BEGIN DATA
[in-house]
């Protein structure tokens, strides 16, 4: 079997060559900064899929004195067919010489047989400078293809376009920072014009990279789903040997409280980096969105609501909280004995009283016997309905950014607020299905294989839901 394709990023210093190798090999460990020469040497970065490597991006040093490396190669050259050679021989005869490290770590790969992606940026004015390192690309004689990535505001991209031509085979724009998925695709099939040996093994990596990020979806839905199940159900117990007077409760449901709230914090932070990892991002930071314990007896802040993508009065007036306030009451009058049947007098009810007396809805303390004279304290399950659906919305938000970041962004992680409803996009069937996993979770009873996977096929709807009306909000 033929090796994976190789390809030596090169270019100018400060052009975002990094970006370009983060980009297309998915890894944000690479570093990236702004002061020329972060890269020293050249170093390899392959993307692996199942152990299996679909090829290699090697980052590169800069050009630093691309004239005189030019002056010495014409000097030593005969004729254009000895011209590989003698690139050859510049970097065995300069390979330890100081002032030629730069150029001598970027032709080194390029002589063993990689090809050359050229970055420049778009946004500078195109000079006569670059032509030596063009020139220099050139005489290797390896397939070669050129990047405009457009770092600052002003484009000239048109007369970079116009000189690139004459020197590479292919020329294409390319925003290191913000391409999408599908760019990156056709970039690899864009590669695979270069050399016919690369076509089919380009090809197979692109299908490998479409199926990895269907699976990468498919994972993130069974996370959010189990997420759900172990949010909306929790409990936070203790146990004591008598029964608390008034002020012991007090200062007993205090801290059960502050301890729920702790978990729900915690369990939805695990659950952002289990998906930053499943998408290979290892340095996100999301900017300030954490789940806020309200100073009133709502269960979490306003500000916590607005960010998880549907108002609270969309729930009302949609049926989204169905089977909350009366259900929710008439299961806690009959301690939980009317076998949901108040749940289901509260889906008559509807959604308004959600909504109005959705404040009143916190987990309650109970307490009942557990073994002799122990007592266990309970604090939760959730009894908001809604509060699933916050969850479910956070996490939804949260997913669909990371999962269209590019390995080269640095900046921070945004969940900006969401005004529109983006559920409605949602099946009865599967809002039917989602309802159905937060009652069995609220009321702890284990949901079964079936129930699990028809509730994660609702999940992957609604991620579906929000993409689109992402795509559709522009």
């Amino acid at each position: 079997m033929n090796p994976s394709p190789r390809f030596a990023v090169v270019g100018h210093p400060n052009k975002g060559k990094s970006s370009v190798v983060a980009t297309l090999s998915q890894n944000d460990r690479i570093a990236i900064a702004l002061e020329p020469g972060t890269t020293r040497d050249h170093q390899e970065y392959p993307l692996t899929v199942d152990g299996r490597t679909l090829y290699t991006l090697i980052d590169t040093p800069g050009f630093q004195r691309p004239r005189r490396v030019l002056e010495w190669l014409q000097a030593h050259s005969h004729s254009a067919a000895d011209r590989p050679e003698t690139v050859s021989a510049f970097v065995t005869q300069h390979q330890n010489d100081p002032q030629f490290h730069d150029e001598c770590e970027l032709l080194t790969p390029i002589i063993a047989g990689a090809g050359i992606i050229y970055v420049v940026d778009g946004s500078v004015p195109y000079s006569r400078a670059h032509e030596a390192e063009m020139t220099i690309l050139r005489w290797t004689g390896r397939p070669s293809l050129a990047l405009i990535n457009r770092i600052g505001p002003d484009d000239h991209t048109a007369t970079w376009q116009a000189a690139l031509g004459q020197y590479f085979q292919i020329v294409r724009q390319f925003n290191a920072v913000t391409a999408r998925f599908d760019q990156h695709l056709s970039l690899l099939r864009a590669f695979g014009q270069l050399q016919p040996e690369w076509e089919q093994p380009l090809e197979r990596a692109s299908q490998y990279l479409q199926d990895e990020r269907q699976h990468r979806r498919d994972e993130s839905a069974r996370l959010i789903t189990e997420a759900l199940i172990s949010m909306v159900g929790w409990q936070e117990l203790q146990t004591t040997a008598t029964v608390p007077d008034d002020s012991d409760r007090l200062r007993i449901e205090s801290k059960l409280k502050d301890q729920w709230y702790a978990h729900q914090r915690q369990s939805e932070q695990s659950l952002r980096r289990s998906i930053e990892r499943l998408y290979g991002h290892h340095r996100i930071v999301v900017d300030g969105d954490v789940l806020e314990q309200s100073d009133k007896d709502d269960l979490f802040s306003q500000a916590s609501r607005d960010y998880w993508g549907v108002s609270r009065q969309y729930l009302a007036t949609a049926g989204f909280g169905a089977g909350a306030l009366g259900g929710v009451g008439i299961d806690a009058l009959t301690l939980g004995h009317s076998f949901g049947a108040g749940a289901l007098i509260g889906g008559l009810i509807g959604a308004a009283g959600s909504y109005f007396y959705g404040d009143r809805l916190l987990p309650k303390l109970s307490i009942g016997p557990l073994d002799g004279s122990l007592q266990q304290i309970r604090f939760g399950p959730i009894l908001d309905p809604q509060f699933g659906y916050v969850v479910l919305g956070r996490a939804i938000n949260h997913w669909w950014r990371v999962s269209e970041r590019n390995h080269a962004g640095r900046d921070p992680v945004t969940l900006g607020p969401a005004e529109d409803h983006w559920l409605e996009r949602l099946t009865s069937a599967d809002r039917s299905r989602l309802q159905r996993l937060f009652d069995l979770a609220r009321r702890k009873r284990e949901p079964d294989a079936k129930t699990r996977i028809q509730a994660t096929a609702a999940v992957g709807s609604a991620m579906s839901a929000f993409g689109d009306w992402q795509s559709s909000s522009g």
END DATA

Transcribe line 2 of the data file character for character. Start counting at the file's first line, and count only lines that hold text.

């Protein structure tokens, strides 16, 4: 079997060559900064899929004195067919010489047989400078293809376009920072014009990279789903040997409280980096969105609501909280004995009283016997309905950014607020299905294989839901 394709990023210093190798090999460990020469040497970065490597991006040093490396190669050259050679021989005869490290770590790969992606940026004015390192690309004689990535505001991209031509085979724009998925695709099939040996093994990596990020979806839905199940159900117990007077409760449901709230914090932070990892991002930071314990007896802040993508009065007036306030009451009058049947007098009810007396809805303390004279304290399950659906919305938000970041962004992680409803996009069937996993979770009873996977096929709807009306909000 033929090796994976190789390809030596090169270019100018400060052009975002990094970006370009983060980009297309998915890894944000690479570093990236702004002061020329972060890269020293050249170093390899392959993307692996199942152990299996679909090829290699090697980052590169800069050009630093691309004239005189030019002056010495014409000097030593005969004729254009000895011209590989003698690139050859510049970097065995300069390979330890100081002032030629730069150029001598970027032709080194390029002589063993990689090809050359050229970055420049778009946004500078195109000079006569670059032509030596063009020139220099050139005489290797390896397939070669050129990047405009457009770092600052002003484009000239048109007369970079116009000189690139004459020197590479292919020329294409390319925003290191913000391409999408599908760019990156056709970039690899864009590669695979270069050399016919690369076509089919380009090809197979692109299908490998479409199926990895269907699976990468498919994972993130069974996370959010189990997420759900172990949010909306929790409990936070203790146990004591008598029964608390008034002020012991007090200062007993205090801290059960502050301890729920702790978990729900915690369990939805695990659950952002289990998906930053499943998408290979290892340095996100999301900017300030954490789940806020309200100073009133709502269960979490306003500000916590607005960010998880549907108002609270969309729930009302949609049926989204169905089977909350009366259900929710008439299961806690009959301690939980009317076998949901108040749940289901509260889906008559509807959604308004959600909504109005959705404040009143916190987990309650109970307490009942557990073994002799122990007592266990309970604090939760959730009894908001809604509060699933916050969850479910956070996490939804949260997913669909990371999962269209590019390995080269640095900046921070945004969940900006969401005004529109983006559920409605949602099946009865599967809002039917989602309802159905937060009652069995609220009321702890284990949901079964079936129930699990028809509730994660609702999940992957609604991620579906929000993409689109992402795509559709522009």